Ellen Alperstein received a generous offer for her 1905 Santa Monica beach cottage this year. Within days, the sale entered escrow, but then the deal fell apart.
The buyer, a prospective developer, bailed after discovering that the smallish cottage was on Santa Monica's Historic Resources Inventory — which was also news to Alperstein. The home, in fact, had been on the list since 2008.
Historic inventories of homes and other parcels are fairly common in preservation-oriented Los Angeles, which has the second-largest historical-designation program in the country. But homeowners can be unaware that their homes are on such lists, which seek to preserve architecture, social records and other historic layers.
A listing can potentially complicate home sales — depending on which local preservation ordinance a home falls under.
For instance, owners who apply for a demolition permit of inventoried Santa Monica property (as well as structures more than 40 years old) trigger a stay and landmark commission review that can sometimes drag on for months, even years. The majority of the 1,700 structures listed on Santa Monica's inventory are single-family homes.
That rule doesn't apply to city of Los Angeles residents whose homes are listed on the just-completed SurveyLA, the nation's "largest and most ambitious attempt to thoroughly document historic resources," said principal city planner Ken Bernstein. More than 880,000 parcels were surveyed.
SurveyLA identifies historical structures dating from about 1850 to 1980 and includes thousands of residences falling within nearly 500 square miles. A listing does not affect alterations or builds on a property.
Surveyed homes are not designated as historic structures but are merely identified as being historic. From there, rules vary. In general, the lists provide a steppingstone to eventual landmark status for some properties.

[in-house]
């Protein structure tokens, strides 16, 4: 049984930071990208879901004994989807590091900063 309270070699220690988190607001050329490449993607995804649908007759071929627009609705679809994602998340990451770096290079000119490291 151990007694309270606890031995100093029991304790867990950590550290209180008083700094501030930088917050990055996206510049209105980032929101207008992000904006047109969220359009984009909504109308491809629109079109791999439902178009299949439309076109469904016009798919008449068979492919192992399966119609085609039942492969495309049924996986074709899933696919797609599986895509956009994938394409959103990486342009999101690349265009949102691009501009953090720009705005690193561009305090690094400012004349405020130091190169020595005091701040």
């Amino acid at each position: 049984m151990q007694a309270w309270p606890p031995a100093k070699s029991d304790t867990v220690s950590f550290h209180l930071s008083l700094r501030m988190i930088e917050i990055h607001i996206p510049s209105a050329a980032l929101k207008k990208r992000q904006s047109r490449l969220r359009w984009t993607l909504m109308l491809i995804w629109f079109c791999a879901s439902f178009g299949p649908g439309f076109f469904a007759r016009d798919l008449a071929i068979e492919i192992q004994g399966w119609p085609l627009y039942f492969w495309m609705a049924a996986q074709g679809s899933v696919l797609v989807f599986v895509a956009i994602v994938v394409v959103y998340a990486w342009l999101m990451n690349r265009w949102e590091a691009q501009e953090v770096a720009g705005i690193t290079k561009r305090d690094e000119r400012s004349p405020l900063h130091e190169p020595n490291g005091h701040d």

Beverly Hills uses its list to evaluate proposed alterations and demolition permit requests for buildings more than 45 years old and to prioritize some landmark designations.
Los Angeles and Beverly Hills structures are evaluated under the criteria (including architectural, cultural and social) for listing in both state and national registers for historic places, among other guidelines.
Some homeowners may be happy to find a photo of their property on a list, enjoying the cachet that history brings, and possible boosted market value, or in the case of Alperstein — shocked to find out in the middle of escrow. Others are simply not aware that their homes are listed because cities have no systematic way of notifying homeowners.
"That would be a tremendous amount of outreach," said Santa Monica senior planner Scott Albright. He added that "the word is on the street," as well as online, concerning public knowledge of the database.
Homeowners are generally "upset when they find their home is unilaterally listed without notification," said broker Robert L. Edie, managing partner for PCH Estates. Edie shares the news with clients, explaining that "in certain instances, a listing can limit the buying pool and decrease the price."
In Alperstein's case, nearly a decade passed before she uncovered the designation. The discovery, she said, "threw my financial future into doubt."
"I have owned the house for nearly 30 years; it was my retirement investment," said Alperstein, a writer and editor. "The city could ruin my financial future just because it was posted on the site."
Los Angeles homeowners are also not actively brought into the preservation process during initial stages of landmarking a home.
A landmark nomination for a residence can be filed, and a review hearing –– open to the public –– can be held, all without informing a homeowner. The stealth process largely prevents rushed property alterations that would stymie landmark status — or a demolition that would obliterate the very need for one.
"Many property owners feel blindsided," Bernstein, the principal city planner said, adding that a fix is in the works.
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